Boyce Brown

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Boyce Brown was an eccentric, a rare alto saxophonist who preferred to play freewheeling Chicago jazz, an erratic individual with some outlandish opinions and, ultimately, one of the very few monks who…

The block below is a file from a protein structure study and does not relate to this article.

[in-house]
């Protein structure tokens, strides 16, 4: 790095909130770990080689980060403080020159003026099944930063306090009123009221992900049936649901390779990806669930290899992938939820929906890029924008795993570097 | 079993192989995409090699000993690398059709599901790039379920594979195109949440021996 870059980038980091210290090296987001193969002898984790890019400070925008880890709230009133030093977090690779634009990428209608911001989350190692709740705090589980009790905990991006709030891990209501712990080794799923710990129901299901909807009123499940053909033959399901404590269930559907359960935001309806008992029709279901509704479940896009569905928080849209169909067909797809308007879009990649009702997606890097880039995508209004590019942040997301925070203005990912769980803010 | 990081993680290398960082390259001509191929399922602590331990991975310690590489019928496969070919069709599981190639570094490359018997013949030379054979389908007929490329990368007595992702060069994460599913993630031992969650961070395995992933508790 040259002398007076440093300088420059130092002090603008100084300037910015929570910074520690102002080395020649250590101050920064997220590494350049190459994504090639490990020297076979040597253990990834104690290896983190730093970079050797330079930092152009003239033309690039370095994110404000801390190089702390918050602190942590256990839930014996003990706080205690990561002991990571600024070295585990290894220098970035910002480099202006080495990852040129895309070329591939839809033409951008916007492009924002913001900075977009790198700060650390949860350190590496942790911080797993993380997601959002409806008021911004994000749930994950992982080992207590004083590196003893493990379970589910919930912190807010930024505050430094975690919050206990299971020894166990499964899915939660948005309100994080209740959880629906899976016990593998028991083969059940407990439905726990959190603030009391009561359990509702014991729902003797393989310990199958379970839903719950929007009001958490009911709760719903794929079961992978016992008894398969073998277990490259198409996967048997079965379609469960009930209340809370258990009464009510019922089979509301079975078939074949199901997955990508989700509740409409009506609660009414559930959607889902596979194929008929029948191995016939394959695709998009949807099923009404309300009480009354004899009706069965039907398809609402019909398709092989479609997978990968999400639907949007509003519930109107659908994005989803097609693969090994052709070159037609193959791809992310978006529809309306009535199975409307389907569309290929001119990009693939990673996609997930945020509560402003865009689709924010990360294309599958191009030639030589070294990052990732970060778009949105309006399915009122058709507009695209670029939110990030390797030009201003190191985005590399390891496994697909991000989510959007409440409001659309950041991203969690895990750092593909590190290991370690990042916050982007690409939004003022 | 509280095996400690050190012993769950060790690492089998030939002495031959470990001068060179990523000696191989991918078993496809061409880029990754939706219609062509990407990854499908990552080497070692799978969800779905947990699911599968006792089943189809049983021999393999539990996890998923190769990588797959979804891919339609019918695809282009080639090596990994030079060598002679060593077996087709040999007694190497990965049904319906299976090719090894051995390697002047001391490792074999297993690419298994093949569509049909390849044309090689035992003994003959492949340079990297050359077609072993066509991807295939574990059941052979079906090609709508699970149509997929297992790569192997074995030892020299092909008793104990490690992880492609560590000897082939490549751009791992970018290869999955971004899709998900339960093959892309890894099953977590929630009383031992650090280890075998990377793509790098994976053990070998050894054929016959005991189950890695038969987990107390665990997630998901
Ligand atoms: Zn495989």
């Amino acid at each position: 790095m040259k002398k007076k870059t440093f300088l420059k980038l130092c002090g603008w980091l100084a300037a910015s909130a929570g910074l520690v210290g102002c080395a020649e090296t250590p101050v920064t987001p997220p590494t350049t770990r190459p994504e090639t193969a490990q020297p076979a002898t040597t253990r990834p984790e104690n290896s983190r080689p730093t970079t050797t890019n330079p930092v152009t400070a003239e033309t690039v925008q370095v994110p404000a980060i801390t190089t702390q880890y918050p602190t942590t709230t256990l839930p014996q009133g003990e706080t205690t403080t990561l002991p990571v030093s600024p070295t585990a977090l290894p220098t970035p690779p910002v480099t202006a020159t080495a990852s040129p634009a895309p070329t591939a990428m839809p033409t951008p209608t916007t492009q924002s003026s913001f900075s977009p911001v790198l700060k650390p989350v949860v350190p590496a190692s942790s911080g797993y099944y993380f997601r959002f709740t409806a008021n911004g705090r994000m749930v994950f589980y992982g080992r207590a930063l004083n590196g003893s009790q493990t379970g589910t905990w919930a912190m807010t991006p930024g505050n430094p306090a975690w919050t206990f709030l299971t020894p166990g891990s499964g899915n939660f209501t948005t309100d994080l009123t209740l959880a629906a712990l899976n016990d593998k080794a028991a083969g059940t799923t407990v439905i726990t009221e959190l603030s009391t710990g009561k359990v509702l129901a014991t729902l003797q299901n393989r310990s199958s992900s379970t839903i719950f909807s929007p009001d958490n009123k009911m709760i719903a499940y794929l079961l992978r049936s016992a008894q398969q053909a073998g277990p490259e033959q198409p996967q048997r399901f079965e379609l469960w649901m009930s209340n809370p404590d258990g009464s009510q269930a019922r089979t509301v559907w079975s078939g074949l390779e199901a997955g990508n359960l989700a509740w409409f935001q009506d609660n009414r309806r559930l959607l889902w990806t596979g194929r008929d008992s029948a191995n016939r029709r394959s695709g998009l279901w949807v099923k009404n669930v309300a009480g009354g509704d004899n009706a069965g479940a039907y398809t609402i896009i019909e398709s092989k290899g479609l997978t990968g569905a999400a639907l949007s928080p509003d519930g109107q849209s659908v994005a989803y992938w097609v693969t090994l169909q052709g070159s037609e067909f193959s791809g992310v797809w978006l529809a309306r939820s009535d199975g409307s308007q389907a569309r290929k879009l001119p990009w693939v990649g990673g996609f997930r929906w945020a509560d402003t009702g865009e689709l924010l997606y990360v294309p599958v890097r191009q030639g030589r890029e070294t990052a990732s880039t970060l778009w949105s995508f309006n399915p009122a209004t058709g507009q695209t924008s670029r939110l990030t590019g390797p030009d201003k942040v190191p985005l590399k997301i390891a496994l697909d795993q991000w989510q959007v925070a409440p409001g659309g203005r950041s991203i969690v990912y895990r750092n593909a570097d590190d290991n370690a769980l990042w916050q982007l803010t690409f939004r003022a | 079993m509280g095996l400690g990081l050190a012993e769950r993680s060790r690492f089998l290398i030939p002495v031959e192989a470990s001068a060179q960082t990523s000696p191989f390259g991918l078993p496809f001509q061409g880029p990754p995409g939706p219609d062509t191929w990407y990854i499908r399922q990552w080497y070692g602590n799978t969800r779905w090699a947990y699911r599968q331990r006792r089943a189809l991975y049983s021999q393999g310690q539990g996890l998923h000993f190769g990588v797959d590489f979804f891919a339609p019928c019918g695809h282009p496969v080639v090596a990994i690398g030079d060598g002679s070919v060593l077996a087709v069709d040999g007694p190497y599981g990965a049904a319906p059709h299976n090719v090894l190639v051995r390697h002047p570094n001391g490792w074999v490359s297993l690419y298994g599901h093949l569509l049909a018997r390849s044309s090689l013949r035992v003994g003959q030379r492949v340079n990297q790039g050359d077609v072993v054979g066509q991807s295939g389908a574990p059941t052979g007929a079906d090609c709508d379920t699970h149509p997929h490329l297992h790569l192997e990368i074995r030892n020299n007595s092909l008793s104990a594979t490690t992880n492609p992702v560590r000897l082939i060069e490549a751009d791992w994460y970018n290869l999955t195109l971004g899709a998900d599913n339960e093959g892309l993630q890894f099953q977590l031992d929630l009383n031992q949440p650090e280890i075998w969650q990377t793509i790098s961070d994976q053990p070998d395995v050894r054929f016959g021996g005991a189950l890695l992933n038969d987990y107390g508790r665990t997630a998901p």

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Boyce Brown was an eccentric, a rare alto saxophonist who preferred to play freewheeling Chicago jazz, an erratic individual with some outlandish opinions and, ultimately, one of the very few monks who doubled (at least briefly) as a jazz musician! He became a professional musician when he was 17, playing with drummer Don Carter's band in Chicago. Brown picked up experience working with Benny Meroff, Wingy Manone (1933), Paul Mares (1934-1935), and Johnny's Original Playboys. Brown also led his own bands and recorded with Mares, Jimmy McPartland (1939), and Wild Bill Davison (some obscure titles in 1940). Brown was based in Chicago throughout his playing career, mostly leading his own bands throughout the '40s and early '50s. In the fall of 1953 he adopted the name "Brother Matthew" and entered a monastery, taking his vows in February 1956. His only date as a leader was cut in Apr. 1956 with Eddie Condon's band and, although he looks a bit strange in his somber outfit while holding a sax (one can only imagine what Wild Bill Davison thought!), Boyce Brown was in brilliant form for what would be his last recording. He died of a heart attack less than three years later.